Unless the business valuer has a statement to be notified of an IRS audit of their report in their engagement letter, they typically are not informed by their client.
This can have negative consequences for the business valuer. The client is often oriented towards closure and does not necessarily care if the results may result in a penalty on the appraiser.
Penalty on the appraiser
If the value by the business appraiser is over 150% or less than 67% of the IRS proper value a 6695A penalty may result on the appraiser. That is an entirely different examination. On exam the facts should only be considered in determining fair market value. In reality both sides look to other issues for trading, and they look at what the courts have done on other cases. The result is often something the taxpayer and the IRS can live with for closure. A question is whether this is the “proper value” as determined by the facts or a value that parties can live with.
Code Section 6695 indicates that the proper value is what should be considered for a penalty.
That is what did the appraiser know and did the appraiser follow proper standards when making their determination.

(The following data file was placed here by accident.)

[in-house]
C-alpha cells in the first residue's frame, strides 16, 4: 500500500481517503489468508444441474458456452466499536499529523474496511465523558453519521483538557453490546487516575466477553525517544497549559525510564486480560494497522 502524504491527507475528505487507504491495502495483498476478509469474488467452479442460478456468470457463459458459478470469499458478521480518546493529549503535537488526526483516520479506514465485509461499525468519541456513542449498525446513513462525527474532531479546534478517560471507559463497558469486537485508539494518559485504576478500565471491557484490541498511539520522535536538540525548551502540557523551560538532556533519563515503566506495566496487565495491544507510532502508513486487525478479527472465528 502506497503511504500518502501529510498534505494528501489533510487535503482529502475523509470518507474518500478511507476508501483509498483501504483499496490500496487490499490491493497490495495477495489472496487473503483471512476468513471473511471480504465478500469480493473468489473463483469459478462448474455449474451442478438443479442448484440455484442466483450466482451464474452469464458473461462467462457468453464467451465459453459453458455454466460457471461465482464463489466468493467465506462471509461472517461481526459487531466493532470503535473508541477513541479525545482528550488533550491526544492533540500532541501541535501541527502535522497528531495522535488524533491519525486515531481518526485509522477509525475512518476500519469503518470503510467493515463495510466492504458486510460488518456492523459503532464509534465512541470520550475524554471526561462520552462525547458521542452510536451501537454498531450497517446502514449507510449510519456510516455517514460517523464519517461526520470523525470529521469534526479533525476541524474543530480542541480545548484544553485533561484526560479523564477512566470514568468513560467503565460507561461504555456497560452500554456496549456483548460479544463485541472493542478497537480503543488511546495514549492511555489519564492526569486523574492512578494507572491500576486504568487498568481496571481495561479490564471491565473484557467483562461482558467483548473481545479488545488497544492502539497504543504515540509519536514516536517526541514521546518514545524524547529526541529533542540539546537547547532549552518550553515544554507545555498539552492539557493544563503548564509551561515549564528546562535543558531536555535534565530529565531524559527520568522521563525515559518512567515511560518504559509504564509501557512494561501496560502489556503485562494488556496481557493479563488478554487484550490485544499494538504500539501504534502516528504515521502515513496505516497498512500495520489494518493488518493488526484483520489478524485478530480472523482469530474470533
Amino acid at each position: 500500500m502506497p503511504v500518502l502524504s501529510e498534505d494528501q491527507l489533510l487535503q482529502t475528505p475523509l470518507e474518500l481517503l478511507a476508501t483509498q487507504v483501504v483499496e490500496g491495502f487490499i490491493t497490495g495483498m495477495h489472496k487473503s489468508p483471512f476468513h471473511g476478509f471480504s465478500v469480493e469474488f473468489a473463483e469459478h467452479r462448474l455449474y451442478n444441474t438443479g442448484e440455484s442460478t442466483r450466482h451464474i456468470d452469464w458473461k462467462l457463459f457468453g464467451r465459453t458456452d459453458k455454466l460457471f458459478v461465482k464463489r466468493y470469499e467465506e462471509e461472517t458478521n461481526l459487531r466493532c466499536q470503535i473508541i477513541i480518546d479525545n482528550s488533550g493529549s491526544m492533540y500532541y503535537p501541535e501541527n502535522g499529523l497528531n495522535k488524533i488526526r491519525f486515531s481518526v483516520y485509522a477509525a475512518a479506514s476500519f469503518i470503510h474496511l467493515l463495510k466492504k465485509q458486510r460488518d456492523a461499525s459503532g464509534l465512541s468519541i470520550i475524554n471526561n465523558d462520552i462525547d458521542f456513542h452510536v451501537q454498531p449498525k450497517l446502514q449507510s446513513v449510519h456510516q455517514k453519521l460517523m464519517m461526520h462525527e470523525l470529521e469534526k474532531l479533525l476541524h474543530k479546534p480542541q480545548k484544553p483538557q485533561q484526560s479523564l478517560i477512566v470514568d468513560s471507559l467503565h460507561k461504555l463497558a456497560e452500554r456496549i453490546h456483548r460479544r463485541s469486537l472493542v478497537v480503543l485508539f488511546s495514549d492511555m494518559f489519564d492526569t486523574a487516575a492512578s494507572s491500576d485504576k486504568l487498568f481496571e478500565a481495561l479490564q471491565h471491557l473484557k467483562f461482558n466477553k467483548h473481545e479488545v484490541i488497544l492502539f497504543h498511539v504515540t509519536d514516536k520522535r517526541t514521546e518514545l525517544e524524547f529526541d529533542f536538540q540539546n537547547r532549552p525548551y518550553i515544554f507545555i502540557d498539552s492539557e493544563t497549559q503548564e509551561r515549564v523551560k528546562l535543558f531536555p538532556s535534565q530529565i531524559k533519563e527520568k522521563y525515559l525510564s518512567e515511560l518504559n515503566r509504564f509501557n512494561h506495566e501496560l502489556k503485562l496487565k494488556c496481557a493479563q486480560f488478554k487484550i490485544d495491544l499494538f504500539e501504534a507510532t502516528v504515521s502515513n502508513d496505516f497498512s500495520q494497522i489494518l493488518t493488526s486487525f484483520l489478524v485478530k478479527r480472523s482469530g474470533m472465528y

More recently the IRS has become very aggressive relative to 6695A applications. The IRS has abandoned former due process and have even applied penalties on appraiser without IRS Engineers (valuers) working on these cases. Today an agent and the agent’s managers can make the decision whether a penalty is applicable. It would not be expected that the agent or manager have any training in valuation. This author was contacted by the Taxpayer Advocate Service (TAS) on this topic. TAS was appalled, but they also indicated that TAS can only investigate their top 10 issues. The question is whether this issue will make it into the top ten for follow up by TAS.
Stay tuned for part 2 focusing on the top issues of disagreement.
[i] Michael Gregory 28 years at the IRS with 11 years heading up business valuation in the IRS Engineering Program
About the author
Mike Gregory is a professional speaker, an author, and a mediator. You may contact Mike directly at firstname.lastname@example.org and at (651) 633-5311. Mike has written 12 books (and co-authored two others) including his latest book, The Collaboration Effect: Overcoming Your Conflicts, and The Servant Manager, Business Valuations and the IRS, and Peaceful Resolutions that you may find helpful. [Michael Gregory, ASA, CVA, NSA, MBA, Qualified Mediator with the Minnesota Supreme Court]